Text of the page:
# Re: blog: semantic dissonance in uniprot

```On 25 Mar 2009, at 17:03, Oliver Ruebenacker wrote:

>     Hello Mark, All,
>
> On Wed, Mar 25, 2009 at 12:25 PM, Mark Wilkinson
> <markw@illuminae.com> wrote:
>> I agree - the issue also came up at the BioHackathon last week...
>> basically,
>> as Tom Oinn phrased it, "if you're thinking of using owl:sameAs...
>> don't!"

I love Tom! I've been saying this for years ;)

My bugaboo, of course, is the use of sameAs to equate arbitrary terms
(including classes and properties). Using sameAs for *mapping* is
definitely the wrong thing, esp. when

>  Is that a suggestion to abolish owl:sameAs?

I'm not sure what that means. owl:sameAs is never going away from OWL.

However, it's a tool with very specific aspects. It's a *strong* tool
and often says more than what many people want to say.

>> Another predicate is needed that is less "rigourous" -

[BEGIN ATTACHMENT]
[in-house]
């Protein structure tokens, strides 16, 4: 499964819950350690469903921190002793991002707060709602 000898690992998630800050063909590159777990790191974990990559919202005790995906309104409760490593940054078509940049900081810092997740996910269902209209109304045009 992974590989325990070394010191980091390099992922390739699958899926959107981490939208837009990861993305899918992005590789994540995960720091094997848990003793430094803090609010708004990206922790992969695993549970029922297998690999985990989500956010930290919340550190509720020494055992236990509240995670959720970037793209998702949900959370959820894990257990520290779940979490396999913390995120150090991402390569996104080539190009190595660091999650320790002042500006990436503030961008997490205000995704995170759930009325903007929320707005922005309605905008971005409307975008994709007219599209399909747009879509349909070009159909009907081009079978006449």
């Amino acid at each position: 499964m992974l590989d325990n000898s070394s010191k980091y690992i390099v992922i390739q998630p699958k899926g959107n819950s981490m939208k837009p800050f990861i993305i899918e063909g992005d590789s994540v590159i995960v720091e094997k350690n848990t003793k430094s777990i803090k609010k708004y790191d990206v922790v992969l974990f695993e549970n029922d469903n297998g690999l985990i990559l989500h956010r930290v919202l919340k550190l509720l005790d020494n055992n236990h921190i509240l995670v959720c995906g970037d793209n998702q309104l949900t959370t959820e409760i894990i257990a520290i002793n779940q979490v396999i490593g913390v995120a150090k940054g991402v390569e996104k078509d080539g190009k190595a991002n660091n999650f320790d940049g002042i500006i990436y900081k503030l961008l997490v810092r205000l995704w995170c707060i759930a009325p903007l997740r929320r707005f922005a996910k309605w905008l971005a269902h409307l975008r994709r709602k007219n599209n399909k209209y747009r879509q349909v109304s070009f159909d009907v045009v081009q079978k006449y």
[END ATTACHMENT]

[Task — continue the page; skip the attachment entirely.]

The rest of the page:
>> owl:kindOfLike  :-)
>
>  What do we gain from non-rigorous statements?

"rigorous" is not the right term. "Less strong" is the point

For example, in programming languages, there is usually a notion of
*identity* (i.e., pointer identity) and *various* (sometimes
parameterizable) notions of *equality*. Identity is generally
stronger. E.g., the *very* same object in memory (so same type, same
physical location, etc.).

So (in pseudocode),
x := 1.0 %a float
y := 1.0 %a *different* float...i.e. allocated to a different address
z := 1 % an integer

%suppose we have "is" as pointer identity, "=" as type safe equality,
%and "==" as coercing equality. Then

x is x % This is true
x is y % This is false because their pointers are different

x = x
x = y % These are both true because x and y are numerically equal
floats.
x = z % This is false because z is not a float and thus is not a
numerically equal float

x == x
x == y
x == z
y == z %	These are all true since we can coerce them into numerically
equal integers

sameAs is like pointer identity. It's very strong, and often what you
don't need. In OWL, at the moment, that's all you have! (Well, you
have things, like seeAlso, but they have *no* standard meaning.)

Every now and again, I whine about the over and mis use of sameAs and
suggest that we come up with a set of more useful terms (with standard
meanings, if only operational).

I think that giving the right tools would really really help!

Cheers,
Bijan.
```

Received on Wednesday, 25 March 2009 17:50:19 UTC